Michael Jordan's Candid Take on NBA's Ultimate 'What If': Admits Potential Challenges

Exploring a pivotal moment in Bulls' basketball history.

by Faizan Chaudhary
Michael Jordan's Candid Take on NBA's Ultimate 'What If': Admits Potential Challenges
© Sean Gardner/GettyImages

In the realm of sports documentaries, "Iceman: A George Gervin Story" is capturing the spotlight, offering an in-depth look at the legendary George Gervin's journey through 14 seasons in the ABA and NBA. Gervin, often hailed as a precursor to Michael Jordan, is revered for his significant contribution to the game, a fact echoed by numerous NBA veterans.

They view Gervin as the one who metaphorically passed the torch to Jordan, the eventual face of the NBA. Michael Jordan, reflecting on his illustrious career, has recently expressed a newfound appreciation for Gervin, a stark contrast to his earlier reluctance to team up with the star.

Today, Jordan's admiration is palpable as he speaks of Gervin, not just as a former teammate but as an invaluable mentor, a role once reserved exclusively for himself.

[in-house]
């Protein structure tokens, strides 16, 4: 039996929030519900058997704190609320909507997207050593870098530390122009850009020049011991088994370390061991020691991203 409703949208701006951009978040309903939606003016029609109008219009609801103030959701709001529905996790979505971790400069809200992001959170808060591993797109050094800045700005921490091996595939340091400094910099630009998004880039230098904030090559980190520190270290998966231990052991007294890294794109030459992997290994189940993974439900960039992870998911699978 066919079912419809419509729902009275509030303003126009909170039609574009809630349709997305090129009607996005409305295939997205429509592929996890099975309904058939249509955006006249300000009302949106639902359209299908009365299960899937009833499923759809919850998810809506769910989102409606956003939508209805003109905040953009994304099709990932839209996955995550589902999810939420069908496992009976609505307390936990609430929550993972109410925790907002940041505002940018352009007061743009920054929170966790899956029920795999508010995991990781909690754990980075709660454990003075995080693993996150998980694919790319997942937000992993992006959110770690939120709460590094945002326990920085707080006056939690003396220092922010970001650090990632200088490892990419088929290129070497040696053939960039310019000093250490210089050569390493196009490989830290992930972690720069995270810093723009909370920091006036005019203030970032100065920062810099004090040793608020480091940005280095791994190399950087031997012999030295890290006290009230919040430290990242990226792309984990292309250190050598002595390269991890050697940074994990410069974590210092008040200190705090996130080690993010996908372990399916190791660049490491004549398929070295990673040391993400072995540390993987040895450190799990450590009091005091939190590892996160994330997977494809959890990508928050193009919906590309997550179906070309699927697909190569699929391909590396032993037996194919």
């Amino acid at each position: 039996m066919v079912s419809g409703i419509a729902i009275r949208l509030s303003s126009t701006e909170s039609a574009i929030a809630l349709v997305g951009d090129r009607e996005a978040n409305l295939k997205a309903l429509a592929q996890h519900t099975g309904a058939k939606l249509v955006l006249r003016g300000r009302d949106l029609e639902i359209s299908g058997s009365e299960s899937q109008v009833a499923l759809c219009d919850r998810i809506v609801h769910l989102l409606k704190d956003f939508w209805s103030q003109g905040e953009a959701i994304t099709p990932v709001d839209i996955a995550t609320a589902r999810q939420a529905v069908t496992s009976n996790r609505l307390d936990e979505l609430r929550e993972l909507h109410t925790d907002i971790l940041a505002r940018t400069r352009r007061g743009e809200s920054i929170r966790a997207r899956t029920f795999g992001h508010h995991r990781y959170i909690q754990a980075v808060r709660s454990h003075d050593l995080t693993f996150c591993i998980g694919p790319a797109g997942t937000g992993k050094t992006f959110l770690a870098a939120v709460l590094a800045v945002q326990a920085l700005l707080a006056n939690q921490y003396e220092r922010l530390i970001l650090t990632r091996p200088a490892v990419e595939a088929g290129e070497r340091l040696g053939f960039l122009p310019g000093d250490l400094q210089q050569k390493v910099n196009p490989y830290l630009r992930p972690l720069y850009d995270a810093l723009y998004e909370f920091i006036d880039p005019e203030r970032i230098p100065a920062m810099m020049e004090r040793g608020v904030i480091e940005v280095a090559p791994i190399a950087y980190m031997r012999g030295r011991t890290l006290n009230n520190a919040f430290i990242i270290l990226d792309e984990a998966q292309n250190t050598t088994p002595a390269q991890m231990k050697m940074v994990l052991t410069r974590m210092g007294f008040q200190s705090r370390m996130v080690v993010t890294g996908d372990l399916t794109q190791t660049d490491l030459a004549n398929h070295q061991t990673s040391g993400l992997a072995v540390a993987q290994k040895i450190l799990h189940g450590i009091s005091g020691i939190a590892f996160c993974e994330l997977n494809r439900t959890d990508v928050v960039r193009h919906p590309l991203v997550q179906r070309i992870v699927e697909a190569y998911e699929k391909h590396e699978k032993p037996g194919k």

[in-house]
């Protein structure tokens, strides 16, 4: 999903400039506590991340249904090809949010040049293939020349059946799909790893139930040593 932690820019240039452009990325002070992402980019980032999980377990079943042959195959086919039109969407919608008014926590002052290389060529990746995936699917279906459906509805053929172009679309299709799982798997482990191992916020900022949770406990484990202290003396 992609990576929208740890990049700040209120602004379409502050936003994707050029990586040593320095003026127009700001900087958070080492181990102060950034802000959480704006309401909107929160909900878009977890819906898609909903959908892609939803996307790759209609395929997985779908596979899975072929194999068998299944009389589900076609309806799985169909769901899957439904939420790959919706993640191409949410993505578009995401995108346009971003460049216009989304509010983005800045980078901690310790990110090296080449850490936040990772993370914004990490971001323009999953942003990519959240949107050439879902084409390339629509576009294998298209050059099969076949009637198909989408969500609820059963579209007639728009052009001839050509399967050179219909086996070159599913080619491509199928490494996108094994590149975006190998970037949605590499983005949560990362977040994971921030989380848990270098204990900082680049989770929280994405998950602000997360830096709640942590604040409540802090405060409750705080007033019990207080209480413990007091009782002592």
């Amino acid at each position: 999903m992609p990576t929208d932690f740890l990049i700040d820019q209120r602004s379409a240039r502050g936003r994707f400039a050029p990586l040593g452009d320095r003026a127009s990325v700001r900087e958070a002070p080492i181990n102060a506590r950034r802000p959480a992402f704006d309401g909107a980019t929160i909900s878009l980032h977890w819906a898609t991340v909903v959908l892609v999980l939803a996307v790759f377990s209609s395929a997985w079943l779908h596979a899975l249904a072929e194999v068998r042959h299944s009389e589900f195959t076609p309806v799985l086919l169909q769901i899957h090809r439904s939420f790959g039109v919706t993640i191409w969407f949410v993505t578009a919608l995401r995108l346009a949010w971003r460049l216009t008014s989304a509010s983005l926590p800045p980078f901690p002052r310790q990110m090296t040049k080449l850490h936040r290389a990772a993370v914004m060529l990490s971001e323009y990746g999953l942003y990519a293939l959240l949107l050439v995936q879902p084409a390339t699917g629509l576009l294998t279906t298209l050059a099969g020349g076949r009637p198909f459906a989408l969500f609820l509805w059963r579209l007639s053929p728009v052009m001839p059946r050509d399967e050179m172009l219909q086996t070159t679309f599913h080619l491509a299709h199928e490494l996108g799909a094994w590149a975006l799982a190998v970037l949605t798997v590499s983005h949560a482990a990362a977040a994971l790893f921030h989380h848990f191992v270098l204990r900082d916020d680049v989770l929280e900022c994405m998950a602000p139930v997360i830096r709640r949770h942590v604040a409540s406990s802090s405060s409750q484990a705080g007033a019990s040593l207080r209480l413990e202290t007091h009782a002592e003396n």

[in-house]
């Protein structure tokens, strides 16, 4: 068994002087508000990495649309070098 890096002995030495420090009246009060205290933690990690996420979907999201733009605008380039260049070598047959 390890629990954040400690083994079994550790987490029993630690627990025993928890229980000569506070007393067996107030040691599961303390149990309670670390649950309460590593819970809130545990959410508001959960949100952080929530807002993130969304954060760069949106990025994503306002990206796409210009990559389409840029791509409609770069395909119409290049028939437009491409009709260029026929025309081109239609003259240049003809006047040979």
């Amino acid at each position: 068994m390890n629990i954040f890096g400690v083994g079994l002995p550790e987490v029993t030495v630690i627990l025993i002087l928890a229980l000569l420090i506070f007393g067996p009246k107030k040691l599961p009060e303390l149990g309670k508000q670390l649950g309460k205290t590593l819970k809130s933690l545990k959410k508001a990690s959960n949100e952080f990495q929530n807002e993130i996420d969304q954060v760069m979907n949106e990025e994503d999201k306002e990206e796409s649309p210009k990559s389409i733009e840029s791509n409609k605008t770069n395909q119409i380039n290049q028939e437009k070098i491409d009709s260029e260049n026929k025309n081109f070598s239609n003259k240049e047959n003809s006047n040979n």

Jordan's Retrospective Insight

This perspective shift is evident as Jordan recalls the 1985-86 season.

During this time, the Chicago Bulls, having drafted Jordan in 1984, brought George "The Iceman" Gervin into the fold. Gervin, then in his 12th professional year, would later venture to Europe, eventually retiring in 1990, just before Jordan led the Bulls to their inaugural championship.

Jordan, in retrospect, believes their collaboration could have fast-tracked the Bulls' championship success. "Imagine having George in his prime by my side," Jordan muses. "Together, we could've been a formidable force, each capable of scoring 40-50 points." Gervin's prime years as a small forward are often compared to those of Scottie Pippen.

Jordan acknowledges this similarity but notes a key difference in his initial reaction to their respective arrivals. When Gervin joined the Bulls in 1986, Jordan's response was notably lukewarm, marked by his infamous "no comment" statement, which ironically conveyed his discontent.

This dynamic between the young Jordan and the more experienced Gervin was a recurring theme in Chicago media at the time. Despite the perceived tensions, the Bulls were optimistic about Gervin's contributions, a belief reinforced by his remarkable 45-point game during his stint with the team.

As Jordan reflects on these memories and the possibility of what might have been, it's a poignant reminder of the ever-evolving nature of sports relationships and the legacy they leave behind.

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